The First World-Problem(s)
Rehyphenating the priorities of the developed and developing worlds.
By Arvind Iyer, 8th January 2014
Background : The Three Worlds theories of the early postcolonial era that might have served to usefully map the sharply polar geopolitics of the time, continue to circumscribe policy imagination as well as commentary in a manner that limits the genuine planet-wide globalizing of best-practices discovered in any of the erstwhile ‘worlds’. The narratives of newly liberated nations making their unique trysts with destiny or the ‘nationalizing’ of ideology as in socialism with Chinese characteristics are far from timeless or timely at this juncture when wars for self-determination are receding into history, thus precluding preoccupations with self-definition, or assertion of identity, or characterization of doctrines. This article treats an increasingly dominant strain of middle-class political attitudes and aspirations in emerging India as a case study of sorts to illustrate how policy pragmatism and catholicity rather than policy puritanism and conservatism maybe both enabled and necessitated in a world where the problems India shares with America are as pressing as the problems endemic to ‘Chindia’ or the BRIC bloc.
Is wealth inequality in America as vividly revealed in this viral video, a first-world problem or one of the first world-problem(s)? A question cued by the video is : What is more salient in determining whether a person is suffering in poverty: their position in the ‘first’ or ‘third’ world, or their position in a percentile graph of income wherever they are in the world? One might step back far enough to engage in an exercise of Socratic definition of what ‘poverty’ is, and for that matter, what ‘suffering’ is, but even before going there fully, we may start with examining to what extent are ‘sights and sounds’ of suffering and poverty a reliable basis for working definitions. What our working definitions or archetypes are, will determine what experiences we will recognize as suffering, and also circumscribe our response to the same, and we shall consider both these aspects in turn.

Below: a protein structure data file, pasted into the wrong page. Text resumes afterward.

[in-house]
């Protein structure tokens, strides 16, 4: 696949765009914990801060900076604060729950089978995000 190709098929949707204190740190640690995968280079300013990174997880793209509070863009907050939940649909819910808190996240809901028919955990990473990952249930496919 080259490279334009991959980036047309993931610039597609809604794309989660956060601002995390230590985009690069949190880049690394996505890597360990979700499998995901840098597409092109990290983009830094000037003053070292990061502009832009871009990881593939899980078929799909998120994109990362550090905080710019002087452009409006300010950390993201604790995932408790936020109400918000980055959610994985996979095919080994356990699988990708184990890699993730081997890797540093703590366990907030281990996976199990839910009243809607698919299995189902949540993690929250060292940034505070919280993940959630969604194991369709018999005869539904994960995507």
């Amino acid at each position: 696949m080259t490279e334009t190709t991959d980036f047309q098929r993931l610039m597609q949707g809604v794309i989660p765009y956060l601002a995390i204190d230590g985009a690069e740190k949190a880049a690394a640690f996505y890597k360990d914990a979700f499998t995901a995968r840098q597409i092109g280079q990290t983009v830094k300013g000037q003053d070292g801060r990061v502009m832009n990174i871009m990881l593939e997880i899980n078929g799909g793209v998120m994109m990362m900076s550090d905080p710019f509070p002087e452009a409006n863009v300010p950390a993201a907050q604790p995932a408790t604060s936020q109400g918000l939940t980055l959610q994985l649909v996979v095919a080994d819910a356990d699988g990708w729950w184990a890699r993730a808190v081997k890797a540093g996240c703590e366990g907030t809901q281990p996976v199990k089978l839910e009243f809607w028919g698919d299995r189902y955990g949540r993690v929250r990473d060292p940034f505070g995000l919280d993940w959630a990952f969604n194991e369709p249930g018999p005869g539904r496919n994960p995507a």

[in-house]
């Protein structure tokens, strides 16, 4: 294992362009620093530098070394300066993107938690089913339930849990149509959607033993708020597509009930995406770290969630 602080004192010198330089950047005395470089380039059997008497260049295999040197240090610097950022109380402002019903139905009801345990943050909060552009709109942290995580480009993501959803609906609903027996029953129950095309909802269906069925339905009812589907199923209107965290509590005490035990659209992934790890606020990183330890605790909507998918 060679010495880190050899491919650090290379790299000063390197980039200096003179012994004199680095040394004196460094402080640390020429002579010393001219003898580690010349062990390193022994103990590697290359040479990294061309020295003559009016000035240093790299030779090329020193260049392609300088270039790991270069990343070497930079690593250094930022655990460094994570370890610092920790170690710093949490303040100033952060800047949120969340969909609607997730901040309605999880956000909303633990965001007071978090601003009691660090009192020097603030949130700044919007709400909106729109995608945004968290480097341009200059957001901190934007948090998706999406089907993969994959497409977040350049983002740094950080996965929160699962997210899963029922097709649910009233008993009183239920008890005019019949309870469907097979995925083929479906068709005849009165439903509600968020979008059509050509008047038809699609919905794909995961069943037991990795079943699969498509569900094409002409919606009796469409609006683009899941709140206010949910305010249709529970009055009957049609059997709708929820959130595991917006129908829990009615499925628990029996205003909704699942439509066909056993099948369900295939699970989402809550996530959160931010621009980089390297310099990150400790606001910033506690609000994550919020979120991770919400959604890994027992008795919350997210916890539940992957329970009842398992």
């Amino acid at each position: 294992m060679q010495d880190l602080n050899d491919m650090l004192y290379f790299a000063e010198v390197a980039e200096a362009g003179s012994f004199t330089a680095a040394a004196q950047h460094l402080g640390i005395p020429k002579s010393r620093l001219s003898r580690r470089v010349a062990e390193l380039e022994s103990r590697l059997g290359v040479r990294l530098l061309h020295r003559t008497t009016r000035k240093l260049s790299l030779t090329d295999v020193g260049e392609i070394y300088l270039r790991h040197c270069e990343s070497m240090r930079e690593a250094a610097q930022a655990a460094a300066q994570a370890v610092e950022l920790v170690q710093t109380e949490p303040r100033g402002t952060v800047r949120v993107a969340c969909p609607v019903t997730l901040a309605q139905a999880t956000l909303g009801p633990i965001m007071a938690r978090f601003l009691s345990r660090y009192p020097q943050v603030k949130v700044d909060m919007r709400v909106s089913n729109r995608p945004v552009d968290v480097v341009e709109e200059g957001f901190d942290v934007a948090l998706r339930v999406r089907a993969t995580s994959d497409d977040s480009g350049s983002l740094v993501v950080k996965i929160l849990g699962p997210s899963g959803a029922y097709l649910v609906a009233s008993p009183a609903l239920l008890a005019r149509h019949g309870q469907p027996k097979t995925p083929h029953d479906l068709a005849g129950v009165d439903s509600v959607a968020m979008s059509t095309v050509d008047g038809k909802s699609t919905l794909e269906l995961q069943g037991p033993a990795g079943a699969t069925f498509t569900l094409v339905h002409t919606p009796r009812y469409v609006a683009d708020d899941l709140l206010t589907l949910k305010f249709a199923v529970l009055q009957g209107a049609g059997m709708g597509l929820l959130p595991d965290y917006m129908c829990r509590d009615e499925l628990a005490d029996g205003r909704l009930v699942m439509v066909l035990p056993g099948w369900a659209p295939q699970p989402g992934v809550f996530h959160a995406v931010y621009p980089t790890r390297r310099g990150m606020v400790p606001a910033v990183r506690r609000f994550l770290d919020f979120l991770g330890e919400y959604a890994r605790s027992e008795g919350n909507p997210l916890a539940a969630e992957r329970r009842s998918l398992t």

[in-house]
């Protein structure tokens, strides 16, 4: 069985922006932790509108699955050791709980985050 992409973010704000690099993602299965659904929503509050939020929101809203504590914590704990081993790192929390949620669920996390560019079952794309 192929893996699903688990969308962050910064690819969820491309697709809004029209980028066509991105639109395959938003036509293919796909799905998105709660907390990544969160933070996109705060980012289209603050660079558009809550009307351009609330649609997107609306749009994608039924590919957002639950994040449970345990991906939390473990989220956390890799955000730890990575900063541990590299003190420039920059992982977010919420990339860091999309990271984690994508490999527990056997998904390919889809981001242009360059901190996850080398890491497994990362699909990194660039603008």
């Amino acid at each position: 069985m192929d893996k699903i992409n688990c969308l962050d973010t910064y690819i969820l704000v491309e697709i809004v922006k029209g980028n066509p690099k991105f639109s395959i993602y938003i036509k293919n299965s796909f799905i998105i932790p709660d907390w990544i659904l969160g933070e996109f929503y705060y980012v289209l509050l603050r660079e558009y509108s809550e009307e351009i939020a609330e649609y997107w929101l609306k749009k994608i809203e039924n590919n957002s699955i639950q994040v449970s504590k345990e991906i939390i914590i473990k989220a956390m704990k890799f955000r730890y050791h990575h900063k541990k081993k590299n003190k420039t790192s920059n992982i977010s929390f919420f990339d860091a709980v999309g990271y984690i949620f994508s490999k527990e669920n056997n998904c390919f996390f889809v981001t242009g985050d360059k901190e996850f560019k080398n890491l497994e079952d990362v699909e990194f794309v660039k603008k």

The economist Ashok Desai, in his 1999 book “The Price of Onions” explains how a key difference in how the American middle class and the Indian middle class consumed (at least in the pre-liberalization era) was that Indians ‘purchased goods in less finished form’ than the Americans. His example was that of Indians purchasing whole grain and taking it to a local flour-mill or chakki whereas Americans would purchase their flour packaged by say, Cargill Foods (That illustration is, tellingly, now dated.). Consumption of ‘finished goods’ was to Desai not always a useful marker of affluence or even purchasing power, especially during cross-cultural comparisons. Likewise, the ‘image’ of poverty of an unclad human maybe an instance of attribute substitution where tropical rural attire may be considered the rags of poverty. Like any other heuristic, it works in the ‘ecological niche’ it arose in, but can mislead when misapplied to say, the homeless in the US who are often hoodie-clad than unclad, or to the agrarian countryside in India itself where moneylenders and those who are beholden to them dress nearly alike.
An urban slum or shanty town seems more obviously poor to even someone who grew up in India, than the pucca houses where Vidarbha farmers who committed suicide lived. None of this is to suggest ignoring familiar symptoms of deprivation, but only a reminder to be mindful that there will always be symptoms that are unfamiliar to us. If only minimalist clothing was simply a sartorial choice in India…if only! Instead, preventable deaths during cold waves continue year after year in Northern India, outstripping civil-society efforts like Goonj Rahat Winters to supply warm clothing to those in need. I once had a connecting flight via Incheon International Airport at Seoul while flying to India from the US for the winter holiday break, and the airport was completely snowed under. I couldn’t help noticing how that didn’t delay the flight nor inflicted the sort of toll a less harsh winter inflicts in India. Famines don’t occur in democracies, Amartya Sen observes, but eradicating preventable winter mortality seems to ask for more than political democracy.